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Study Finds Tech Impact in Region Hurt by Sprawl

Survey: Southland firms found to trail those in other areas in ability to raise venture capital, make IPOs and generate patents.


Southern California's high-tech economy ranks second only to Silicon Valley in a new survey of the nation's leading technology centers, but there are still significant shortcomings because of the Southland's sheer size.

The region is home to more high-tech companies and workers than the Bay Area or any other part of the country. But when the Southland's huge population is taken into account, local tech firms severely lag when it comes to raising venture capital, making initial public stock offerings and generating patents.

The study, which will be released today by the regional technology alliance Larta, compares the combined Los Angeles, Orange, Ventura, Riverside and San Bernardino counties with the Bay Area, Massachusetts and Austin, Texas, in 35 categories ranging from exports to Internet access in school classrooms.

In general, Southern California scored high in such measures as the number of high-tech companies and workers, the number of universities and the number of graduate students studying science and engineering.

That means the region's economy has the necessary ingredients to convert new ideas into companies that can create jobs and wealth, said Ross DeVol, director of regional studies at the Milken Institute in Santa Monica, which was not involved with the study.

But the report concedes that many of those big numbers may simply be a consequence of the fact that Southern California is a very big place. When population is taken into account, Silicon Valley, Massachusetts and Austin frequently overtake the Southland.

"It says that given the resources we have here, we're perhaps not capitalizing on them as much as we could, or as much as some of the other leading centers are," DeVol said.

In several measures of new-company growth, Southern California trails other regions. Start-ups in Silicon Valley and Massachusetts raised more venture capital than Southland firms. The Bay Area and Massachusetts also generated more IPOs than Southern California.

On a per-capita basis, greater Los Angeles ranks fourth in research and development expenditures by universities. The Southland also ranked last in the number of patents issued and the number of pre-market notifications that companies make to the Food and Drug Administration before they can market a new medical device.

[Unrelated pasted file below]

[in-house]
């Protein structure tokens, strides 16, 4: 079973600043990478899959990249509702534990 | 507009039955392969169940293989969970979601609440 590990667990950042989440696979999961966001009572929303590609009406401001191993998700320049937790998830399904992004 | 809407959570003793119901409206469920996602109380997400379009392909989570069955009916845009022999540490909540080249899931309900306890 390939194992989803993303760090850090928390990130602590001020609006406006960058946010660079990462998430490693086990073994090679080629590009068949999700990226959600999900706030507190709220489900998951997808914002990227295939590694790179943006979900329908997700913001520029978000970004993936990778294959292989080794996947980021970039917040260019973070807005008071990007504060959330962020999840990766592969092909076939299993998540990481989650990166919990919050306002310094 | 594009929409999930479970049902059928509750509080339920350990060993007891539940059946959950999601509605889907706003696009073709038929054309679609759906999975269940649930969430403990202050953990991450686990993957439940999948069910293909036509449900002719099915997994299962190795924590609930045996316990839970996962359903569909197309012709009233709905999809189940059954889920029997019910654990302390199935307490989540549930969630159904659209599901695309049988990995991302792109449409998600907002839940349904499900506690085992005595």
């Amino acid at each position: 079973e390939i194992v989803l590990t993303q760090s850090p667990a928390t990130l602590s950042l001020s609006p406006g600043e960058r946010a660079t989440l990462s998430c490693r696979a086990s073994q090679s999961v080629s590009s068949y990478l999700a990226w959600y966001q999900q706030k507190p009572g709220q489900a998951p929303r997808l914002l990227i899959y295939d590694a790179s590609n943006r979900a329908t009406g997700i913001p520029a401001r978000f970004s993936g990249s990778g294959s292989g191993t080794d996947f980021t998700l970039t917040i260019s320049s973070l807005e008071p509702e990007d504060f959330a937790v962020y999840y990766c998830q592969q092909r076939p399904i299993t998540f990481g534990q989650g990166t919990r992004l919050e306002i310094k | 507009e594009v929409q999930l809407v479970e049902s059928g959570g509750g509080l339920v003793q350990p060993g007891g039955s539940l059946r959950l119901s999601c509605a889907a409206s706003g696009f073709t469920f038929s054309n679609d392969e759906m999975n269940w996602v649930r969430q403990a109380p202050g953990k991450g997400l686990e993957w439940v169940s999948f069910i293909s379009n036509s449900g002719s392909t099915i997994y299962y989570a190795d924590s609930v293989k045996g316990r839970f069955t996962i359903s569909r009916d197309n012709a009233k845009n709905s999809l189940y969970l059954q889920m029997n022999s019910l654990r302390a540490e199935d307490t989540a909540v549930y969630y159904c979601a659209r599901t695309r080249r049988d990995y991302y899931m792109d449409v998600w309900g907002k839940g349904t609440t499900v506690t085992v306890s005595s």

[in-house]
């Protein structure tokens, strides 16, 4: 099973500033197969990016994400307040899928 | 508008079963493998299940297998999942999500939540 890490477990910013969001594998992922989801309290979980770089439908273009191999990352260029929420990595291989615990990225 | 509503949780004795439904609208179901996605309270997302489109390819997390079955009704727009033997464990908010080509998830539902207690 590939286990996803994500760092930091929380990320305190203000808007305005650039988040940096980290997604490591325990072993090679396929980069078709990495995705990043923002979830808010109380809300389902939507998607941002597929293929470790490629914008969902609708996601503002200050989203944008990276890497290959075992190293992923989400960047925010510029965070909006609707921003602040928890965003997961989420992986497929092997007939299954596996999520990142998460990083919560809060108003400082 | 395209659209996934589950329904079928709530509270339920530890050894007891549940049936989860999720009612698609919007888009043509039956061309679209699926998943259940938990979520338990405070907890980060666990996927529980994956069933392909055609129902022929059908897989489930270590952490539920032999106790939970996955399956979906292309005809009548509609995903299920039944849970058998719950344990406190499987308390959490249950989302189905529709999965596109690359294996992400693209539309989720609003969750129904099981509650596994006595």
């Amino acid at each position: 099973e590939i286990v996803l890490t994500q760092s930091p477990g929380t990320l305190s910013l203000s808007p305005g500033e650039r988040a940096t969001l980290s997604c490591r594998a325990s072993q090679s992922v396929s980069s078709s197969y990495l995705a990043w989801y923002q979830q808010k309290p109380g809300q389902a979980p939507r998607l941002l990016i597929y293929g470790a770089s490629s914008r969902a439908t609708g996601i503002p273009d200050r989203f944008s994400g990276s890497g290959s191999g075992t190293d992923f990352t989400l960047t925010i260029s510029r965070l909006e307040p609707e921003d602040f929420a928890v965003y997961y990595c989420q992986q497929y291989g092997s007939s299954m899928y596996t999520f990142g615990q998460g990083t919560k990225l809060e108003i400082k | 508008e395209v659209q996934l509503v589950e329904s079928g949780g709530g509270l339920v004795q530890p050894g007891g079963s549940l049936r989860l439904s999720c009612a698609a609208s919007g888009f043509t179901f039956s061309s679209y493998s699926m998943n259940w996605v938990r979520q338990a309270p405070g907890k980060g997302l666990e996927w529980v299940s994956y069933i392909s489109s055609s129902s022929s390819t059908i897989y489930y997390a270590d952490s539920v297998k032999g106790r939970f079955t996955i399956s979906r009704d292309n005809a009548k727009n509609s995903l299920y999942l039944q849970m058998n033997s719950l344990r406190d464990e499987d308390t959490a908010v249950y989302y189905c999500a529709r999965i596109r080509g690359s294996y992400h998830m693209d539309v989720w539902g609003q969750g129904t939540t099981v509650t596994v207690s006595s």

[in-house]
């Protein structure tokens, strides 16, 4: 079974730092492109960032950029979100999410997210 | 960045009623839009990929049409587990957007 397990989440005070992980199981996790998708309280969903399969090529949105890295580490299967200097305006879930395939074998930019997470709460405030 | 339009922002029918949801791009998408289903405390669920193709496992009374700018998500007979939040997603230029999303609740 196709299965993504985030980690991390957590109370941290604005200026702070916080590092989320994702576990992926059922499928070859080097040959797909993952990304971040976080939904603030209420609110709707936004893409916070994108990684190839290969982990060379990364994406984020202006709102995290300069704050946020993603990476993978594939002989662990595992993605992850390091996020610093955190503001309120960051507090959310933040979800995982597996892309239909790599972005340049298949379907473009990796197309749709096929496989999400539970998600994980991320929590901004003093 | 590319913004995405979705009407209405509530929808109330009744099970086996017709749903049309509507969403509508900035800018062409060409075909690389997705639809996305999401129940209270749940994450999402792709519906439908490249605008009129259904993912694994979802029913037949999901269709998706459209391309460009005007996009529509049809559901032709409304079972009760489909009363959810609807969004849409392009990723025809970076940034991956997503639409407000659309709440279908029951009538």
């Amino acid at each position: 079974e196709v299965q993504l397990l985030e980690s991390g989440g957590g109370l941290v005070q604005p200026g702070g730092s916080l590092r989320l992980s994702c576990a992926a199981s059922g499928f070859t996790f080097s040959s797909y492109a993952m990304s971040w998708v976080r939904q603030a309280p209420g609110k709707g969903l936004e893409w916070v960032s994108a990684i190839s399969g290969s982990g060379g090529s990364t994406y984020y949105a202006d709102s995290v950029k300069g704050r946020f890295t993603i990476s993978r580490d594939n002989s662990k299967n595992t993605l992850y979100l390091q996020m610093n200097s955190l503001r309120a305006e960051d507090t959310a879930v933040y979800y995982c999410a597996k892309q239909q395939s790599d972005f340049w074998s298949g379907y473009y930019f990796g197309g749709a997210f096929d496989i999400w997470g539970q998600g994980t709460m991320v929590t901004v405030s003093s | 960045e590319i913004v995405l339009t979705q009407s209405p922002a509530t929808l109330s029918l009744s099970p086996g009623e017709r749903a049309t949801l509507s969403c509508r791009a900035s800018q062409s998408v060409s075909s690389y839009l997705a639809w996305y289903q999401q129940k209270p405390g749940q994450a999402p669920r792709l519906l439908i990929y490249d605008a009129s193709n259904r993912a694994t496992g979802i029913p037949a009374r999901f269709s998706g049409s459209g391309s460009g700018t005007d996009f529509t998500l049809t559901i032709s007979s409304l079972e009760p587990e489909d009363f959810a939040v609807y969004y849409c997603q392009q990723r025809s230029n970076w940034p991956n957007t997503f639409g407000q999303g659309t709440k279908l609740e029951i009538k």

Taken together, these factors suggest that the Southland's technology economy is fueled more by old-line companies such as aerospace giant Boeing Co. and information technology services leader Computer Sciences Corp. than by firms in faster-growing fields such as software and networking, said AnnaLee Saxenian, an associate professor of city and regional planning at UC Berkeley.

The Larta study also highlighted a signature Southern California problem: sprawl. Because the region is so spread out, high-tech companies have developed in clusters that dot the region. Los Angeles' South Bay is strong in aerospace and defense, for instance, while Orange County specializes in biotechnology, Internet and software firms. The 101 Corridor along the Ventura Freeway in the San Fernando Valley and Ventura County is home to scores of companies building telecommunications equipment.

"Southern California's clusters don't have the degree of interaction that you see in most of the other leading clusters," DeVol said. "How does a biotech firm in Thousand Oaks interact on a daily basis with people in Pasadena? It's a concern for Southern California."

Saxenian said the study could have offered more insights if it had compared Southern California to other tech centers such as Seattle, Northern Virginia and North Carolina's Research Triangle Park. But on the whole, she said it is plausible that Southern California is the No. 2 technology region after Silicon Valley.

"There is a center of [high-tech] activity that has emerged, and it happens to be within a very big metro area that doesn't dominate the economy," said Saxenian, who has studied Silicon Valley and other regional high-tech economies. "But that doesn't take away from the fact that this economy is increasingly tech-oriented."

Los Angeles-based Larta, a private industry group with California state backing, funded the study. It plans to repeat the survey on an annual basis to measure Southern California's progress against its major high-tech rivals, said Larta Chief Executive Rohit Shukla.

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